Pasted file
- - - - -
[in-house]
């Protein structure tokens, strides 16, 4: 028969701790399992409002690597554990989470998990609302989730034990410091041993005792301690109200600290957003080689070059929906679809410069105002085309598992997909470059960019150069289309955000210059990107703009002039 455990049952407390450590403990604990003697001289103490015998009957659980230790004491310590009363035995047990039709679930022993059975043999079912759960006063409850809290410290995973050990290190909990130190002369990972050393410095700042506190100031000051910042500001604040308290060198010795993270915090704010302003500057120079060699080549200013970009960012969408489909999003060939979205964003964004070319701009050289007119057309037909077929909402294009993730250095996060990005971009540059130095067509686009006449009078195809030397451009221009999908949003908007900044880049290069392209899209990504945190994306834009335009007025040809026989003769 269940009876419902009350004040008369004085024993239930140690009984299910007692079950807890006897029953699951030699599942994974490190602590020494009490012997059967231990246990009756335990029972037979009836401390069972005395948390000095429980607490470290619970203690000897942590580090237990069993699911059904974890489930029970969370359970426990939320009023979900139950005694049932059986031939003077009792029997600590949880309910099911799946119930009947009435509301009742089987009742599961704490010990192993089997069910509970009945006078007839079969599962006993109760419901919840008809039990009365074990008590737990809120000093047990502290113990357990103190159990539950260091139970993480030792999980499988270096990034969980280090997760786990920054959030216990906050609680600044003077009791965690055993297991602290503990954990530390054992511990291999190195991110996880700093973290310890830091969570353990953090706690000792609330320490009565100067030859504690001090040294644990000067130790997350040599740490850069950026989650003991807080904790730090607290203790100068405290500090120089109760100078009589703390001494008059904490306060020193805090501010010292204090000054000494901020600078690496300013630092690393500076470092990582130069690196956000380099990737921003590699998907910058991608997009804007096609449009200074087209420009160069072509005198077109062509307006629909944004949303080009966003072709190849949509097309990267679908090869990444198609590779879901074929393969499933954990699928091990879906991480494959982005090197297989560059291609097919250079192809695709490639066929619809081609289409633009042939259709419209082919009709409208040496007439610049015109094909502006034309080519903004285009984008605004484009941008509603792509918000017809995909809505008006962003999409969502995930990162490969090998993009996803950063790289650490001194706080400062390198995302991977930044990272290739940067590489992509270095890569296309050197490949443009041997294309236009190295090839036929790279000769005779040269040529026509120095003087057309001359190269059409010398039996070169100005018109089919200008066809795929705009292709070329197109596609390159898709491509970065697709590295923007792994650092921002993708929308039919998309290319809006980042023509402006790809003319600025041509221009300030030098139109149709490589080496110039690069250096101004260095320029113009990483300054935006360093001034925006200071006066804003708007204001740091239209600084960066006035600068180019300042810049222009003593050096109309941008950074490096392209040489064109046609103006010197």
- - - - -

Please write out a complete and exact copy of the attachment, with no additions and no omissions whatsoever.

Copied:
[in-house]
């Protein structure tokens, strides 16, 4: 028969701790399992409002690597554990989470998990609302989730034990410091041993005792301690109200600290957003080689070059929906679809410069105002085309598992997909470059960019150069289309955000210059990107703009002039 455990049952407390450590403990604990003697001289103490015998009957659980230790004491310590009363035995047990039709679930022993059975043999079912759960006063409850809290410290995973050990290190909990130190002369990972050393410095700042506190100031000051910042500001604040308290060198010795993270915090704010302003500057120079060699080549200013970009960012969408489909999003060939979205964003964004070319701009050289007119057309037909077929909402294009993730250095996060990005971009540059130095067509686009006449009078195809030397451009221009999908949003908007900044880049290069392209899209990504945190994306834009335009007025040809026989003769 269940009876419902009350004040008369004085024993239930140690009984299910007692079950807890006897029953699951030699599942994974490190602590020494009490012997059967231990246990009756335990029972037979009836401390069972005395948390000095429980607490470290619970203690000897942590580090237990069993699911059904974890489930029970969370359970426990939320009023979900139950005694049932059986031939003077009792029997600590949880309910099911799946119930009947009435509301009742089987009742599961704490010990192993089997069910509970009945006078007839079969599962006993109760419901919840008809039990009365074990008590737990809120000093047990502290113990357990103190159990539950260091139970993480030792999980499988270096990034969980280090997760786990920054959030216990906050609680600044003077009791965690055993297991602290503990954990530390054992511990291999190195991110996880700093973290310890830091969570353990953090706690000792609330320490009565100067030859504690001090040294644990000067130790997350040599740490850069950026989650003991807080904790730090607290203790100068405290500090120089109760100078009589703390001494008059904490306060020193805090501010010292204090000054000494901020600078690496300013630092690393500076470092990582130069690196956000380099990737921003590699998907910058991608997009804007096609449009200074087209420009160069072509005198077109062509307006629909944004949303080009966003072709190849949509097309990267679908090869990444198609590779879901074929393969499933954990699928091990879906991480494959982005090197297989560059291609097919250079192809695709490639066929619809081609289409633009042939259709419209082919009709409208040496007439610049015109094909502006034309080519903004285009984008605004484009941008509603792509918000017809995909809505008006962003999409969502995930990162490969090998993009996803950063790289650490001194706080400062390198995302991977930044990272290739940067590489992509270095890569296309050197490949443009041997294309236009190295090839036929790279000769005779040269040529026509120095003087057309001359190269059409010398039996070169100005018109089919200008066809795929705009292709070329197109596609390159898709491509970065697709590295923007792994650092921002993708929308039919998309290319809006980042023509402006790809003319600025041509221009300030030098139109149709490589080496110039690069250096101004260095320029113009990483300054935006360093001034925006200071006066804003708007204001740091239209600084960066006035600068180019300042810049222009003593050096109309941008950074490096392209040489064109046609103006010197």